Cape Town - We may only beginning the new decade, but now dancer and choreographer Rudi Smit has ensured the new year is off to a groovy start with his latest dance video on social media.
Smit, 27, grabbed everyone's attention when his dance video set to Meghan Trainor's Me Too went viral three years ago. The video, which now sits above 1 million views, was trending on social media at the time, and even go back to the singer who posted it.
Since then the choreographer has been consistently making high-quality dance videos that grabs everyone's attention, and has even been partnering up with a few brands. While he has gained over 1.7 million views on his YouTube channel, over 6 000 likes on Facebook, his biggest audience is on Instagram with over 30 000 followers paying attention to what he does.
It's been a long and interesting journey for Smit who started dancing at 9, and his introduction to dance began in the most unexpected of place – SA talent search show, Coca Cola Pop Stars.
"My love for dance developed very naturally and unexpectedly," Smit said.
"When the group 101 won Coca Cola Pop Stars in 2002, they had done a debut performance that was aired on SABC 3 which I happened to watch... From there I just fell in love with it. My parents recorded that entire performance on VHS. I would come home from school everyday, put the tape in and learn all the steps. I started having little 'concerts' in the lounge for my family where I would dance for them and eventually when I reached the age of 12 I mustered up the courage to dance in front of my school for the first time."
Smit, who has been dancing for 18 years, added that YouTube played a big role in his love of dance. It was the ability to see other dancers from across the world performing and sharing what they were doing, which eventually led to him starting his channel and dance company.
"In my opinion, dance videos had become increasingly popular from 2009 onwards.
"I eventually had the dream of putting together my own company and doing the same thing. I was also super inspired by the popular dance movies like Honey, You Got Served, Step Up etc. I loved the creativity behind it and just the whole process of putting together a dance video. I have been releasing dance videos on YouTube from as young as 12, so it was something I always connected with."
Smit, who is the founder of Untimitive Dance Company, is now also nurturing young dance talent in Cape Town, which he often includes in the dance videos that he manages to create.
"It started out as videos of just me and then as my company started to grow, I started to put together videos with my company and smaller crews that I had created prior to my company coming together.
"There was always someone out there who believed in me as I was growing up and who saw something in me that they thought carried potential. So, granted that I was very ambitious from a young age and did a lot of the ground work myself, I had a few people who were in my corner and who supported me and helped guide me. I want to be exactly that for them.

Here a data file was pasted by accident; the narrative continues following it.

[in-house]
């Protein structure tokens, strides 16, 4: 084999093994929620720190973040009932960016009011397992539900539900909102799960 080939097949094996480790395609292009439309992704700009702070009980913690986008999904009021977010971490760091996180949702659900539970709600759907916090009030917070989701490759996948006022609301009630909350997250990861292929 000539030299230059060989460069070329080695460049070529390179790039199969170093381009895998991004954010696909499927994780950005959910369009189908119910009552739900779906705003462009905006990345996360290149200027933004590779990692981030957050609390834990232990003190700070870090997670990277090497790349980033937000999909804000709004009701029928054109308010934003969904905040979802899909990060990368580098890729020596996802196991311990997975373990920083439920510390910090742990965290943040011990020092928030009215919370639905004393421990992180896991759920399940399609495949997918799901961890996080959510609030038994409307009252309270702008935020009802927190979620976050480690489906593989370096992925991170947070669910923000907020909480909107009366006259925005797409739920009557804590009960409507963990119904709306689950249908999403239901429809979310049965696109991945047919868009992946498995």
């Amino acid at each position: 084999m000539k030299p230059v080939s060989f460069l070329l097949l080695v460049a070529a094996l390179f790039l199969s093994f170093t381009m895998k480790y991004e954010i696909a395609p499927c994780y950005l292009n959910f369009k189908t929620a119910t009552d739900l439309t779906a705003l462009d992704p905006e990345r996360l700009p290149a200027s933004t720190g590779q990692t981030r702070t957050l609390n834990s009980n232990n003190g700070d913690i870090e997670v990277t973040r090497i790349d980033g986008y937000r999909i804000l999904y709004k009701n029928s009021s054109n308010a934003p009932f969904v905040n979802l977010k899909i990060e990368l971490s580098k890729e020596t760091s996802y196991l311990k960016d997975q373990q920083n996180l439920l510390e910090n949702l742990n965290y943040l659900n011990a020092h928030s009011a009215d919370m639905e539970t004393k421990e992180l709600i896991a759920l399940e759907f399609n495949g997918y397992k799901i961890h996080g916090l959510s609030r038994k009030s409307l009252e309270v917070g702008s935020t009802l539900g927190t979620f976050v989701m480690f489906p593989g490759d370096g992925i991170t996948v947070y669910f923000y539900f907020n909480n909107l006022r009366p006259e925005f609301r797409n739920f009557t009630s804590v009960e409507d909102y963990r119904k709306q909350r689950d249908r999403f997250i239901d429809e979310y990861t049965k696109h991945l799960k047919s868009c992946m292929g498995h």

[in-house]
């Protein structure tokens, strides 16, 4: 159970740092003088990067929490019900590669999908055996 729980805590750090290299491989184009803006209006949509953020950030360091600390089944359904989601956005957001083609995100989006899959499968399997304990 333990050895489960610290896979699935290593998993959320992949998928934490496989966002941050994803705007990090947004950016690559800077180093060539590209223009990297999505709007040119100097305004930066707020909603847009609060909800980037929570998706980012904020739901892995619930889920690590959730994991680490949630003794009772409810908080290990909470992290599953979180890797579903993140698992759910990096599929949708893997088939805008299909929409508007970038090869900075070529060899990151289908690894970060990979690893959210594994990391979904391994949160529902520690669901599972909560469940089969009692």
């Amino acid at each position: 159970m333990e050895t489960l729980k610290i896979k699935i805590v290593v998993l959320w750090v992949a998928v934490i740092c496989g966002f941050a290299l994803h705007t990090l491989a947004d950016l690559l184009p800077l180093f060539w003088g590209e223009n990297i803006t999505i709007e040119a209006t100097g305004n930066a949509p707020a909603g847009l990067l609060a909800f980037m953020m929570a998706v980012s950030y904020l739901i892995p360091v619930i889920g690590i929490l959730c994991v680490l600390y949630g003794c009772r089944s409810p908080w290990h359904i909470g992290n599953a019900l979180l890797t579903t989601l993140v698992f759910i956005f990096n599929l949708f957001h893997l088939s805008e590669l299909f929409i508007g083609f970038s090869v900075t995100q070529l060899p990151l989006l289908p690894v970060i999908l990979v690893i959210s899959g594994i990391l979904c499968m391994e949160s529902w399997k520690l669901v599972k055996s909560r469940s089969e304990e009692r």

"Someone who helps them and guides them and makes them know that they can achieve what they wish to achieve in the industry if they work hard for it and have the right tools to help carry them through," he said.
"I also make these videos as a means of creating opportunities in the industry not only for myself, but for them as well. It also creates awareness around who they are as individuals and opens up separate opportunities in the industry for them."
When crafting his impressively executed dance videos - which he pulls of with the assistance from cinematographer and editor Dylan Pereira, and Willem Botha who he says has "been an instrumental part of the editing process" - Smit explained it was not as easy as it looked but inspiration, rehearsals and dedication played a big part in the process.
"It can be quite long and drawn out or quite quick and easy. Once I am inspired by a song the choreography just flows quite naturally in rehearsals. Sometimes our rehearsals have to be split over a number of days or weeks due to everyone's availability. Or sometimes – like in the case of our most recent video – we were all available in that time frame.
"We had three rehearsals (18 hours total) and shot the video the very next day. Starting at around 9am and ending at around 7:30pm. We shot the entire video in that one day. Took a break for a couple of days due to Christmas, and then edited over the space of 12-16 hours and released the video," Smit said.
"In the case of Me Too for instance, we had four rehearsals that were split over four weekends (due to availability of the company) and then did two full day shoots because we weren't able to get all the shots we needed due to location and lighting.
"It all depends on the situation and everyone's availability."
Smit added that this year he hoped to put out more videos as he "absolutely love creating" them because finds himself "fortunate to have a company that works incredibly hard and at a very professional level".
He also hopes to show more of Untimitive Boys and Untimitive Girls as separate entities this year; not only on stage and in video projects but to also get them involved in opportunities where they get to travel and work with him abroad.
"I really would love for us to get to the point where we are being recognized a lot more on an international front and get to be involved in international projects with brands and artists that we would love to work with.
"I also have some South African artists that are still on my bucket list that I would love to create content for with my company."